Dondé Está el Internet? Duolingo Wants to Translate the Web

 About a week ago, Google quietly added Lao to its underappreciated Google Translate tool, bringing its total number of languages to 65. Personally, Google Translate will always have a special place in my heart: during a particularly late night working on an essay for a college Spanish class (I believe the prompt had something to do with environmental issues in Central America), flipping through a paper dictionary to find the Spanish translation of systemic biocomplexity (biocomplejidad sistémica, by the way) was just not an option.

I suspect language teachers have long rued the proliferation of free internet translation, but I’m not convinced they should be worried. As a reference tool, translation sites have an obvious use. If you’re going to look up a word in a dictionary anyway, you might as well use Google Translate to speed up the process. In fact, students are probably more likely to look a word up now that it’s so much more accessible, for better or worse.   And for now, at least, the gap between human translation and internet translation is wide enough to be a noticeable flaw. For example, the first sentence of this paragraph, translated into Russian and then back to English again, reads: “I suspect the language teachers have long cursed the distribution of free online translation, but I’m not convinced that they should be concerned about”—close, but not quite.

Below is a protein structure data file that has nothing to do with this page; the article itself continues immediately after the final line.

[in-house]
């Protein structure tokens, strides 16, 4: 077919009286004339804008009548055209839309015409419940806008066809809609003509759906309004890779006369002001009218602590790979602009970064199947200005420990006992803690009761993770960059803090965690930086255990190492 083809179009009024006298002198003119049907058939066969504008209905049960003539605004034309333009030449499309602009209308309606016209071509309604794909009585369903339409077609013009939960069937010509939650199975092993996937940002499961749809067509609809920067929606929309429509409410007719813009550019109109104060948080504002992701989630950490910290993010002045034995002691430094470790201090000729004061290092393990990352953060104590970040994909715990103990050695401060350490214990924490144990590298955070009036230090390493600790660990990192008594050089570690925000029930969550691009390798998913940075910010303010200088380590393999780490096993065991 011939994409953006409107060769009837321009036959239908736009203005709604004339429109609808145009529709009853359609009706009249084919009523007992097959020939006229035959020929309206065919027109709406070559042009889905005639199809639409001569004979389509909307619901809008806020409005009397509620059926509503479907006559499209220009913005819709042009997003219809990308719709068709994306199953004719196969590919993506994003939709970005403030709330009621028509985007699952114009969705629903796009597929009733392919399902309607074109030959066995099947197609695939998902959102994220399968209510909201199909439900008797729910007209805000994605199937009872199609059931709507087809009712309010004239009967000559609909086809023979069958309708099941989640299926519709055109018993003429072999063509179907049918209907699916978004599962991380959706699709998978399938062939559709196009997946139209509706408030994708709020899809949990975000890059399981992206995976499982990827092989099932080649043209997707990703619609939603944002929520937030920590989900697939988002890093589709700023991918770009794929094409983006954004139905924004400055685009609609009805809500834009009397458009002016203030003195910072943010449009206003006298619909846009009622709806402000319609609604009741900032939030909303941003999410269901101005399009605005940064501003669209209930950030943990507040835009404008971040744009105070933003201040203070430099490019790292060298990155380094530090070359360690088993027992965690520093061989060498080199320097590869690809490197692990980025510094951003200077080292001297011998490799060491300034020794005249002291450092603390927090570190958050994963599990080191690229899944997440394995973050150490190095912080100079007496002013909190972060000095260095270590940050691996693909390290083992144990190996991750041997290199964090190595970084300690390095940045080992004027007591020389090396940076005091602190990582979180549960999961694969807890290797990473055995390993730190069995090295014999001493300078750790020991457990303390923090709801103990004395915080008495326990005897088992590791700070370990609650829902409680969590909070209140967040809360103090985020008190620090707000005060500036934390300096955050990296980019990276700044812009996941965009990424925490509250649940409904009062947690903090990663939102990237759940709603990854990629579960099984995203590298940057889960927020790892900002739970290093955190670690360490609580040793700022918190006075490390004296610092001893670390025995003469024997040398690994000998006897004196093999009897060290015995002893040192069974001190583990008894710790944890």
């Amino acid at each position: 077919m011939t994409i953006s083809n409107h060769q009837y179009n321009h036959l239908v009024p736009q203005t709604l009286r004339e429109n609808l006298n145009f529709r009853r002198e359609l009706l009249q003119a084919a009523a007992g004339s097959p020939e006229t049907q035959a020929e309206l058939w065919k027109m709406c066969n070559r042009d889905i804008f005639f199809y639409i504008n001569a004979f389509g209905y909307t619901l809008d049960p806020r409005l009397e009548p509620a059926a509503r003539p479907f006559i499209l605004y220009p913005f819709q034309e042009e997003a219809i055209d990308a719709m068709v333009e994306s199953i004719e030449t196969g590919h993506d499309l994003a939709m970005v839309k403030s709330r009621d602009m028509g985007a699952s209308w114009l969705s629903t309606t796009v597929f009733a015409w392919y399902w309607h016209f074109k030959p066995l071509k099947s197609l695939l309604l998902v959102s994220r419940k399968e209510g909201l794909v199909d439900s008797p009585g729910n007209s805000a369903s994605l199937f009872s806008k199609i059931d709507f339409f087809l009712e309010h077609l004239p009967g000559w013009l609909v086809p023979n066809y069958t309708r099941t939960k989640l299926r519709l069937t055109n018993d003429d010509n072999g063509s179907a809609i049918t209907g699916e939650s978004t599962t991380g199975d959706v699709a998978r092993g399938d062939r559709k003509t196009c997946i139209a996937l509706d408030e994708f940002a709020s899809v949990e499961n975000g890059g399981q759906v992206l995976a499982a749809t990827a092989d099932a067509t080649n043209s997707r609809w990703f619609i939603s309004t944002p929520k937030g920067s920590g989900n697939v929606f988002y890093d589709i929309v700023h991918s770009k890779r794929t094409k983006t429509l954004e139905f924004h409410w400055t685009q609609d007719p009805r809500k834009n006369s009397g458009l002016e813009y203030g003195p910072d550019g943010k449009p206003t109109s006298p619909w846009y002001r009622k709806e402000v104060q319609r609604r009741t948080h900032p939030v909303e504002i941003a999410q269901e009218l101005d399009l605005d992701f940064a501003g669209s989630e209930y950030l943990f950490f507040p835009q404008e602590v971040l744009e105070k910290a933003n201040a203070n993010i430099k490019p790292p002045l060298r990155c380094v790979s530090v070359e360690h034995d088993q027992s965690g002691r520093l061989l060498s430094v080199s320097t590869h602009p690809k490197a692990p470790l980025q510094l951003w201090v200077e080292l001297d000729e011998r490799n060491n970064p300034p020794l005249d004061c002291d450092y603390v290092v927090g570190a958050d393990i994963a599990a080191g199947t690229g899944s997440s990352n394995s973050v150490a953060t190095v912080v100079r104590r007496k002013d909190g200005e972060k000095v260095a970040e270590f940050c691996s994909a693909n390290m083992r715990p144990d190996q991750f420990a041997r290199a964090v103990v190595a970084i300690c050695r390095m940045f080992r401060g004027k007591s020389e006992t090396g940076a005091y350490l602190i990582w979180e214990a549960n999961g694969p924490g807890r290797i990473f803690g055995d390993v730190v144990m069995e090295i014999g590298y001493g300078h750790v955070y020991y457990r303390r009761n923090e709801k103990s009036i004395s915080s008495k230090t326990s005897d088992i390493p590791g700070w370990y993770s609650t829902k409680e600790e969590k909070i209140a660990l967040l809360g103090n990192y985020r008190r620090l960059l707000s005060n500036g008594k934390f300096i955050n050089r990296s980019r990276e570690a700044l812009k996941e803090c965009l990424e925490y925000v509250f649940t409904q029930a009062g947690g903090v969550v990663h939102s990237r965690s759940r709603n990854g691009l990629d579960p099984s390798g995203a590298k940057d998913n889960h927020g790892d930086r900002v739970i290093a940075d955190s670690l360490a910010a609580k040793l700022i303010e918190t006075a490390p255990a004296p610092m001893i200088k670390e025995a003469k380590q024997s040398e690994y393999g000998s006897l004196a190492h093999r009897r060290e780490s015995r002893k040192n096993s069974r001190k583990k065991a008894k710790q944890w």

Which brings us to this week, and news that Ashton Kutcher-backed start-up Duolingo is pursuing the insanely awesome goal of translating the entire internet and teaching people languages for free. Duolingo gives students sentences taken from the web in the language that they are trying to learn—depending on your language level, Duolingo finds you simple or complicated sentences, and has a whole bunch of help tools when you can’t figure out what exactly a 豬排 is (pork chop, for future reference ).

It’s an interesting idea that harnesses the best of the old maxim “many hands make light work.” By Duolingo’s estimate, one million people could translate all four million-plus English Wikipedia pages to Spanish in 80 hours. Of course, you can’t learn a language by reading and writing it, so Duolingo can also play audio of words you want to hear them aloud. Speaking? Well, you’re on your own there, althoughat Technapex we’re quite fond of Verbling. Or you could just go to class.

Tristan Kruth

AE at TriplePoint PR and occasional contributor at Technapex. I'm particularly interested in video games and education, taking on arguments that don't make a lot of sense, and non-traditional ways of teaching people things.

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About Tristan Kruth

AE at TriplePoint PR and occasional contributor at Technapex. I'm particularly interested in video games and education, taking on arguments that don't make a lot of sense, and non-traditional ways of teaching people things.